Hibs: What Murray Johnson loan and Kevin Dąbrowski contract expiry mean for goalkeeping options
It’s a wonderfully evocative description of the sole singular position in a football XI. We talk about strike partnerships, midfield duos, defensive pairings. But apart from the training ground the role of goalie is a lonely one; largely invisible until you pull off a stunning save or chuck one in. Goalkeeping errors are nearly always costly, much more so than a mistake from an outfield player – and it was former Rangers manager Graeme Souness who once claimed that a team cannot win any trophies without a top goalkeeper.
They are the base of the spine of any team. A weak goalkeeper will have a knock-on effect on the defence, which then runs through the rest of the team. But in the same way that teams targeting success require a leading operator between the sticks, they also need competent and reliable, and perhaps most crucially, experienced back-up.
Hibs are in the position of potentially losing three goalkeepers this summer – two permanently, and one on a more temporary basis. A couple of seasons ago, when Ofir Marciano was leaving, Matt Macey had arrived during the winter transfer window and took over the gloves when the popular Israeli custodian moved on. Last year David Marshall’s services were all but secured before Lee Johnson arrived, with the incoming manager just having to rubber-stamp the paperwork. This summer, however, more members need admitting to the Easter Road side’s goalkeepers’ union.
One of Brian McDermott’s first tasks as director of football will be to help identify at least one new goalkeeper, if not two. Confirmation of Murray Johnson’s season-long loan contract with Queen of the South next term came hot on the heels of Kevin Dąbrowski’s temporary stint at Palmerston in the second half of last season. With Hibs all but confirming the Pole’s time at the club had come to an end when they announced his loan deal in January, and Johnson primed for regular SPFL gametime next term away from the Capital, Marshall is looking increasingly isolated at Easter Road. Development squad goalie Tom Carter’s contract is also up in the summer and with no talk of extending his stay, he also looks likely to leave during the close season.
Under-18s ‘keeper Freddie Owens has got the nod for the last two development squad matches but despite being well regarded he is almost certainly too inexperienced to step up to the first-team pool, even as third choice should Hibs qualify for Europe for which they need to register three goalkeepers. In the Europa Conference League qualifiers in the summer of 2021, Macey was the starting goalkeeper with Dąbrowski and coach Craig Samson named as the back-up shot-stoppers. As things stand Hibs have in Marshall a recognised first choice between the sticks, but a back-up goalkeeper will certainly need to be brought in, as well as potentially one for the development squad.
Maksymilian Boruc has already completed a trial spell at East Mains, but there has so far been little indication from the club that the Polish gloveman may present an option for the future. Ryan Schofield, who spent the first half of the season at Hibs on loan from Huddersfield Town following injury to Dąbrowski, is out of contract in the summer – the 23-year-old spent the remainder of the campaign on loan at Crawley Town but played just twice, and he would be a figure known to both goalkeeping coach Stuart Garden and manager Lee Johnson, as well as being a welcome (re)addition to the squad.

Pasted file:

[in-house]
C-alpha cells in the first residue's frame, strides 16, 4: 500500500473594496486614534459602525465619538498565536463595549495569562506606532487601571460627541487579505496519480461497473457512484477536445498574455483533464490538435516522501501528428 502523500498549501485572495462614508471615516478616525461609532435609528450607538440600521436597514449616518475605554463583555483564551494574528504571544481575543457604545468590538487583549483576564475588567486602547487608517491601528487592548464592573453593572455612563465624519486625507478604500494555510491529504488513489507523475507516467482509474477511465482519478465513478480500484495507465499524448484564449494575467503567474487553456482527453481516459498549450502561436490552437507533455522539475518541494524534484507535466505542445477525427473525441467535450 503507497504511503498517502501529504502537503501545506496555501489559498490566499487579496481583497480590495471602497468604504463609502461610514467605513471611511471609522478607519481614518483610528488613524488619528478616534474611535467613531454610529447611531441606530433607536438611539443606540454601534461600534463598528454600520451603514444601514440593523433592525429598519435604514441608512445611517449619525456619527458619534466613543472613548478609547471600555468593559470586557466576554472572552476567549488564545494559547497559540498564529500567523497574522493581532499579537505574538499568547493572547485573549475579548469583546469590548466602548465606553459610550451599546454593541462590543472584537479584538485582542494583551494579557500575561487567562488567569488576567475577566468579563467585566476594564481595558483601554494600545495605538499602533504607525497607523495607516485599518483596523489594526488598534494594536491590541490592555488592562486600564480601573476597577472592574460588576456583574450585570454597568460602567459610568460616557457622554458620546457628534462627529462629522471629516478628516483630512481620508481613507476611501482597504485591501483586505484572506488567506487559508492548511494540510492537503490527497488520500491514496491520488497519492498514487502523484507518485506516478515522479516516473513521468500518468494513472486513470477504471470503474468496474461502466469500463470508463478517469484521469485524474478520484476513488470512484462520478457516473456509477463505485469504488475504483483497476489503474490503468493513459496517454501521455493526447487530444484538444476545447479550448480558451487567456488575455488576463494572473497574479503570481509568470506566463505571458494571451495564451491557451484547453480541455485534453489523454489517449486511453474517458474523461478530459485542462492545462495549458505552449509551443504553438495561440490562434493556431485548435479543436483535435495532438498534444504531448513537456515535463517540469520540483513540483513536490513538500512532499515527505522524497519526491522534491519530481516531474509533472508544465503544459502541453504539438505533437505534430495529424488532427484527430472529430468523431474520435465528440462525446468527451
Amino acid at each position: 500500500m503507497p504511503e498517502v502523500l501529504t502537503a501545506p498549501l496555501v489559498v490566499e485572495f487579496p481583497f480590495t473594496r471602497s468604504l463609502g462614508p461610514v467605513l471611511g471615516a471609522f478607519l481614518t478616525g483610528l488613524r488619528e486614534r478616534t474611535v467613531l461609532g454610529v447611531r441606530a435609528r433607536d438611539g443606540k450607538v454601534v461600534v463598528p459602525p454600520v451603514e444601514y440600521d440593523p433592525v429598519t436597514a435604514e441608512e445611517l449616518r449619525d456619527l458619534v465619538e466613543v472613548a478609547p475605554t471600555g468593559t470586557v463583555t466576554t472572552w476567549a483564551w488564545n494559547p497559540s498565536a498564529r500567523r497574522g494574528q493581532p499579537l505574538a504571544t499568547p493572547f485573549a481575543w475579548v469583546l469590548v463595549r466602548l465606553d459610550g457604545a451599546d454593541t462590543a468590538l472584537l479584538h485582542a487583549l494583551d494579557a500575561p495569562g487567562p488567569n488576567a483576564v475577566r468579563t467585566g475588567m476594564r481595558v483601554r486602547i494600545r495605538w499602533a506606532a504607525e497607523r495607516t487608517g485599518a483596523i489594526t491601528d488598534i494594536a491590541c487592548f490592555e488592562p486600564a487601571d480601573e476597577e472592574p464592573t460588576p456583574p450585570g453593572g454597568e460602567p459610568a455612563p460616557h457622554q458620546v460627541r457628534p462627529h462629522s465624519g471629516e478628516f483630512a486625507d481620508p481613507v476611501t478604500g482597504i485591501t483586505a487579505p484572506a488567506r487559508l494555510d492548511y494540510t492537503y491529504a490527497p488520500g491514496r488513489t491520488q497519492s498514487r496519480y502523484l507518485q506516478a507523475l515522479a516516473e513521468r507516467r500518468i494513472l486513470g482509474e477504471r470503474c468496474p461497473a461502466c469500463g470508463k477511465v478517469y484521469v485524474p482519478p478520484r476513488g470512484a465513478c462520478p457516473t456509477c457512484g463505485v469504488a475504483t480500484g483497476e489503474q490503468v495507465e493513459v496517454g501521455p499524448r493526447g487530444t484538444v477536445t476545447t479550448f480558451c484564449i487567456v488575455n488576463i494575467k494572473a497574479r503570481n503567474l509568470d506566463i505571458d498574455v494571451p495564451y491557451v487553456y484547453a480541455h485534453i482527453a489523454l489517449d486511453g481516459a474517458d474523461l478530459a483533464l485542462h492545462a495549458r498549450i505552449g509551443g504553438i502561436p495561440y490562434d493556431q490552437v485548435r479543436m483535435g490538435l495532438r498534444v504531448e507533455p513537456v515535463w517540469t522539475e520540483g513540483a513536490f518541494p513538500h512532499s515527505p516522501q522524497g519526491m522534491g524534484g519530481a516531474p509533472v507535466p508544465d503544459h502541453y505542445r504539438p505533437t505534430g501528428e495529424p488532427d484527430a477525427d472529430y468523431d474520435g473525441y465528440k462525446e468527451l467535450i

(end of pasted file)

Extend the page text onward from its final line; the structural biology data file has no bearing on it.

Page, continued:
Ultimately any incomer has to be in a position to push and challenge Marshall, able to deputise in the event of injury, add something to the dressing room, and possibly feature in Viaplay Cup matches if Johnson feels that playing a full Premiership season plus European fixtures and two domestic cup competitions might be asking too much of his now 38-year-old goalie.
In some ways playing back-up is a harder, more complex role than first-choice goalkeeper. The second-in-command knows their position in the pecking order but has to be switched on constantly in case they are called into action without warning – or find themselves making their debut in a local derby match as Dąbrowski did back in February last year.
McDermott is big on character. "I look at the person first. When I recruit, I say ‘I need to know what the person is like’,” he said, following his appointment as director of football earlier this month.
"If the character of a person isn’t what the football club is looking for, then I wouldn’t go there – even if the ability is top-level.If the character is not there I wouldn’t touch that situation. It is so important to get the right characters in the dressing room. With the right characters who are all going in the same direction, it is amazing what you can do.”
McDermott’s contacts in the game combined with Johnson’s links with English football, Adam Owen’s knowledge of several overseas leagues, and a recruitment department ready to analyse possible signings from across the globe may mean even greater scope for new additions.
It should mean replacing hopeful punts with more established individuals, or the difference between a loanee with Champions League experience and one with limited exposure beyond the Premier League youth ranks.
The director of football position was created by Hibs partly to limit mistakes acknowledged by the club. Bringing in an able deputy for Marshall is no easy task but with club chiefs having already held their hands up over previous errors in recruitment, supporters should feel safe in the knowledge that whoever passes the rigorous testing should be more than capable of performing an historically challenging role.